Date of Award
Doctor of Philosophy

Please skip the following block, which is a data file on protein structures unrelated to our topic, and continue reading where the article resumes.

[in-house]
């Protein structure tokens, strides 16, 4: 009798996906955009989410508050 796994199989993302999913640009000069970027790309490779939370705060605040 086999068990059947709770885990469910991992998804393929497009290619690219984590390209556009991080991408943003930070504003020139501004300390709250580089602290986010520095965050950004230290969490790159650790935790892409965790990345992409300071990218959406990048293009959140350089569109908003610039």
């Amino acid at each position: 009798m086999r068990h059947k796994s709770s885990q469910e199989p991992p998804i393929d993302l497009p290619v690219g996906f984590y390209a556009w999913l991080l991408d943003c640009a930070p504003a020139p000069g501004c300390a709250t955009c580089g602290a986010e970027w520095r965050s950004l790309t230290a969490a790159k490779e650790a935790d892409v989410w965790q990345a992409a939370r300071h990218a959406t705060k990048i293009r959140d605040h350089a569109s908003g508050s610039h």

Prior research supports a strong link between Alzheimer’s disease (AD) and metabolic dysfunction that involves a multi-directional interaction between glucose, glutamatergic homeostasis and amyloid pathology. Elevated soluble amyloid-beta (Aβ) is an early biomarker for AD-associated cognitive decline before plaque deposition that contributes to concurrent glutamatergic and metabolic dyshomeostasis in humans and male transgenic (AβPP/PS1) AD mice. High-fat diet studies have demonstrated worsening of glutamatergic and amyloid pathologies with glucose dysregulation. Yet, it remains unclear how primary time-sensitive targeting of hippocampal glutamatergic activity may impact glucose regulation in an amyloidogenic mouse model. Riluzole is a neuroprotective agent thought to restore hippocampal glutamatergic tone and improve spatial cognition in AD mice with prodromal administration. Previous studies have illustrated upregulation of glucose uptake and metabolism with riluzole treatment, supporting the link between glucose and glutamatergic homeostasis. Targeting of early glutamatergic hyperexcitation through riluzole treatment could aid in attenuating co-occurring metabolic and amyloidogenic pathologies with the intent of ameliorating cognitive decline. To that end, we conducted an early intervention study in transgenic (AβPP/PS1) and knock-in (APPNL-F/NL-F) AD mice to assess the on- and off- treatment effects of prodromal glutamatergic modulation (2-6 months of age) on glucose homeostasis and spatial cognition through riluzole treatment. The addition of the APPNL-F/NL-F knock-in mouse model aided in avoiding confounding variables associated with transgenic mice, such as overexpression of the amyloid precursor protein and presenilin-1. Separately, we performed in vivo glutamate recordings in a cohort of APPNL-F/NL-F mice to characterize hippocampal glutamatergic dynamics with age, as this has not been previously characterized in this model and provides further context to the outcomes of our early intervention study. Thus, our central hypotheses were that (1) APPNL-F/NL-F mice would exhibit presymptomatic hippocampal glutamatergic hyperactivation similar to AβPP/PS1 mice that shifts with age and disease progression and (2) prodromal riluzole treatment in AβPP/PS1 and APPNL-F/NL-F mice would attenuate glutamatergic and metabolic dysfunction producing on- and off-treatment procognitive effects. Glutamate recordings supported elevated stimulus-evoked glutamate release in the DG and CA3 of young (2-4 months old) APPNL-F/NL-F male mice that declined with age (18+ months old) compared to age-matched control mice. Young female APPNL-F/NL-F mice exhibited increased glutamate clearance in the CA1 that slowed with age compared to age-matched control mice. Male and female APPNL-F/NL-F mice displayed decreased basal glutamate levels in the CA1, while males also showed depletion in the CA3. Cognitive assessment demonstrated impaired spatial cognition in aged male and female APPNL-F/NL-F mice, but only aged females displayed recognition memory deficits compared to age-matched control mice. These findings confirm a sex-dependent hyper-to-hypoactivation glutamatergic paradigm in APPNL-F/NL-F mice. Further, data illustrated a sexually dimorphic biological aging process resulting in a more severe cognitive phenotype for female APPNL-F/NL-F mice than their male counterparts. Research outcomes mirrored that of human AD pathology and provide further evidence of divergent AD pathogenesis between sexes. Early glutamatergic modulation with riluzole treatment yielded improved peripheral glucose tolerance on-treatment for APPNL-F/NL-F and C57BL/6 male mice alone compared to genotype-matched vehicle-treated controls. Prodromal riluzole treatment also conferred off-treatment procognitive effects in male APPNL-F/NL-F and AβPP/PS1 mice compared to their respective controls. On-treatment effects for female mice indicated improved insulin tolerance for riluzole-treated C57BL/6 female mice alone than genotype-matched vehicle-treated mice. Further, improved spatial learning performance on-treatment was only observed for female AβPP/PS1 mice compared to respective control mice. Similar to the male APPNL-F/NL-F mice, female APPNL-F/NL-F riluzole-treated mice displayed improved spatial long-term memory performance off-treatment than genotype-matched vehicle-treated mice. Together, these results indicated a sex- and genotype-specific effect on glucose homeostasis and spatial cognition with riluzole intervention that evolved with disease progression and time since treatment. These findings support the interconnected nature of glucose and glutamatergic homeostasis with amyloid pathology and petition for further investigation into targeting of this relationship to improve cognitive performance.
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